Poppy continues cementing her position at the ranch primarily as a mascot. She does have the responsibility though of keeping the squirrels exercised. Most times she’s content to sit and gaze out of the sliding glass doors as the sheep graze on the slope below. When enough squirrels show up, however, it’s game on. She’ll put up a fuss and let you know it’s time to get after them. The squirrels have figured out that if they make it under the electric fence, they’re home free. With short days and more time being spent inside with Poppy, it’s been entertaining to see what kind of sounds set her off. Sneezing always gets her dander up as do doorbells, timers and buzzers when they go off. While it’s not quite like watching TV with Ruby was when she’d launch herself at the TV, it’s still puzzling what the stimulus was that makes you scratch your head briefly. Once you figure it out, all is calm again and Poppy goes back to sleep. Good thinking when it’s cold and dark outside.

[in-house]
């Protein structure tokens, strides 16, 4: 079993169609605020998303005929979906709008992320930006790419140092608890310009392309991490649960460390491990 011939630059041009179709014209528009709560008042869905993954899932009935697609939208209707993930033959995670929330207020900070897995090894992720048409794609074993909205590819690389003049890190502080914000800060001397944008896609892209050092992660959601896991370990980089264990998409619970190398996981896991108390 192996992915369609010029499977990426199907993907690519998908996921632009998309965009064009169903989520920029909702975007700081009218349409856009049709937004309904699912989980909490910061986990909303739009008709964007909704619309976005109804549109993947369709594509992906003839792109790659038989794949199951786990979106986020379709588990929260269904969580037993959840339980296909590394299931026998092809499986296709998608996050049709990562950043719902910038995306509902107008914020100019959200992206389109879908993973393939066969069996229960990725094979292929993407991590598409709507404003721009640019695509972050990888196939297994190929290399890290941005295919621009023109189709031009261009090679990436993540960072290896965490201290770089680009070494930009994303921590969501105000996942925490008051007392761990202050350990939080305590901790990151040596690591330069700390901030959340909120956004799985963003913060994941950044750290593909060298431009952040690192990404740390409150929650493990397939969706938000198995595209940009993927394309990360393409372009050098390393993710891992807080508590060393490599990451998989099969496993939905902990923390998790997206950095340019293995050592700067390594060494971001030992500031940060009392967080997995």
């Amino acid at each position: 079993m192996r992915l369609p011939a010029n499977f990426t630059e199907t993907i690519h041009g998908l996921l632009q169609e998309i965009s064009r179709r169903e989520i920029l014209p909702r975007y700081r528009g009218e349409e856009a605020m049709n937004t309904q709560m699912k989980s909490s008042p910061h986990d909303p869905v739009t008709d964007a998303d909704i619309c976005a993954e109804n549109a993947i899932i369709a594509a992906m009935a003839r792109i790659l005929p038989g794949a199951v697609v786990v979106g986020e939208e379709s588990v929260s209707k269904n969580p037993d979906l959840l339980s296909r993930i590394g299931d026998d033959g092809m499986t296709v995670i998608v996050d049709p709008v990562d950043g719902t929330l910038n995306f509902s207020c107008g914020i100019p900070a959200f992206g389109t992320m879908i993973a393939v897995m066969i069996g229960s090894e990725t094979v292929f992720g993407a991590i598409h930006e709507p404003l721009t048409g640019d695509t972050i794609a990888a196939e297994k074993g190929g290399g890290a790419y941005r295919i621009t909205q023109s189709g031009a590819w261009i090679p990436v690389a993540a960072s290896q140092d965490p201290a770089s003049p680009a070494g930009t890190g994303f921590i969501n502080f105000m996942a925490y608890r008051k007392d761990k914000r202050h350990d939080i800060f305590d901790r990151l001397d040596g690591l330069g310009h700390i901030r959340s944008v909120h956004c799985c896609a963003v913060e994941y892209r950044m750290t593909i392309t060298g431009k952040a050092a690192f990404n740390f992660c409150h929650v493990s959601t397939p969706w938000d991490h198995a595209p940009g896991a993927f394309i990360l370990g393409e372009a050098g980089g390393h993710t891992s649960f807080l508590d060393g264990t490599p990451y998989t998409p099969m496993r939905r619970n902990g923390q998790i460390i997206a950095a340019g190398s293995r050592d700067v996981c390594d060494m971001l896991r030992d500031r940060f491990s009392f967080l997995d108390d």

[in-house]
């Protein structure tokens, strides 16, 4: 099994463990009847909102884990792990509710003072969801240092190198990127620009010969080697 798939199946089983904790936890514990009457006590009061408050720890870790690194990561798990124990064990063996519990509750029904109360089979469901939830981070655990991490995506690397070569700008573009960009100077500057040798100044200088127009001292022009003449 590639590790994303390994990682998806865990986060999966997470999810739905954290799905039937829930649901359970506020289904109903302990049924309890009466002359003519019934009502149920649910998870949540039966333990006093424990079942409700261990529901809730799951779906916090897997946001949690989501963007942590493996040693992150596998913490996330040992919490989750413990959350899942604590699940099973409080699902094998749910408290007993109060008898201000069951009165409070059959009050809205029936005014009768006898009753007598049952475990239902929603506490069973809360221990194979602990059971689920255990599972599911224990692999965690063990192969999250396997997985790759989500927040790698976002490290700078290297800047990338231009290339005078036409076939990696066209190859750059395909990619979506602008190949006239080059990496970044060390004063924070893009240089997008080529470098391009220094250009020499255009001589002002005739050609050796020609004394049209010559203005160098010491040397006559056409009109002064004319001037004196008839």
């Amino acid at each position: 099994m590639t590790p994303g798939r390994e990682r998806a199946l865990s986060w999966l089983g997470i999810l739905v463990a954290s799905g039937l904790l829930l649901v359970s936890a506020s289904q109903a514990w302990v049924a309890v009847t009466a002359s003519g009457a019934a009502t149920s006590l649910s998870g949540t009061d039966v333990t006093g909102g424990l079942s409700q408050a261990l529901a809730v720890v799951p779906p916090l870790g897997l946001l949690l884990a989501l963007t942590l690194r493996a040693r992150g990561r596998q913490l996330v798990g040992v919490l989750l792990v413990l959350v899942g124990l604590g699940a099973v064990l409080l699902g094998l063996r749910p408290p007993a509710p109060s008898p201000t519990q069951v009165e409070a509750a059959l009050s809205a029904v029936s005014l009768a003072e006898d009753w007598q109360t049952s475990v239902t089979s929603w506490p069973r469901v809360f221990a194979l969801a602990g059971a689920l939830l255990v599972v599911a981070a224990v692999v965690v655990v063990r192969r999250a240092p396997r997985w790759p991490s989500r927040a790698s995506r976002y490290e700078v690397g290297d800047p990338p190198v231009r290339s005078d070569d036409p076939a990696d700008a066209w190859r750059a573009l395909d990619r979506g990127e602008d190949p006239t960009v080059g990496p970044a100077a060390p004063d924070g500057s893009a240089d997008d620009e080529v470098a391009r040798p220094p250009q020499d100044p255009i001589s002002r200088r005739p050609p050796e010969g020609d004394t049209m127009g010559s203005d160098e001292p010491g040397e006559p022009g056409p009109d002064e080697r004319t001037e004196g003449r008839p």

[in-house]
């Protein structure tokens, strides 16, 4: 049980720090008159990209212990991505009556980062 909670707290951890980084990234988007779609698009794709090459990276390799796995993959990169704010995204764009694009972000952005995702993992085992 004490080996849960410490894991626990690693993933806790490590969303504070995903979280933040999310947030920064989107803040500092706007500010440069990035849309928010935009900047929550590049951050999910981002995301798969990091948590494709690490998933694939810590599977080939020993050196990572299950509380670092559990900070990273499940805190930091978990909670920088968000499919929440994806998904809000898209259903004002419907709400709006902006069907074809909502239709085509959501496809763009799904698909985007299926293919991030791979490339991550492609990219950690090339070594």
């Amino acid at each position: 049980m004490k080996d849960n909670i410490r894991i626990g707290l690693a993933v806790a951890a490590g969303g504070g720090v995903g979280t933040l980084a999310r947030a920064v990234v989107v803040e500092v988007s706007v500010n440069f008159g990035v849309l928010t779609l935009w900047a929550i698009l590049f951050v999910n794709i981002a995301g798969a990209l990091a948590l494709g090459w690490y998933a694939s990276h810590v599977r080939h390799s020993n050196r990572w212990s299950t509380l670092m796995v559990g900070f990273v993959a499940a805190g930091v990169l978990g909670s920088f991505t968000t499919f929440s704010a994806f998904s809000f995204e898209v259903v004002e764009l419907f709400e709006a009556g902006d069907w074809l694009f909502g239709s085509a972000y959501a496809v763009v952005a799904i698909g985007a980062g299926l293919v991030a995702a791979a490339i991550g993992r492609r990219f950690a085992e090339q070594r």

See you next week…real good then.   
Time itself is bought and sold, the spreading fear of growing old contains a thousand foolish games that we play. (Neil Young)

Offline Dotch

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Ah, you don't believe we're on the eve of destruction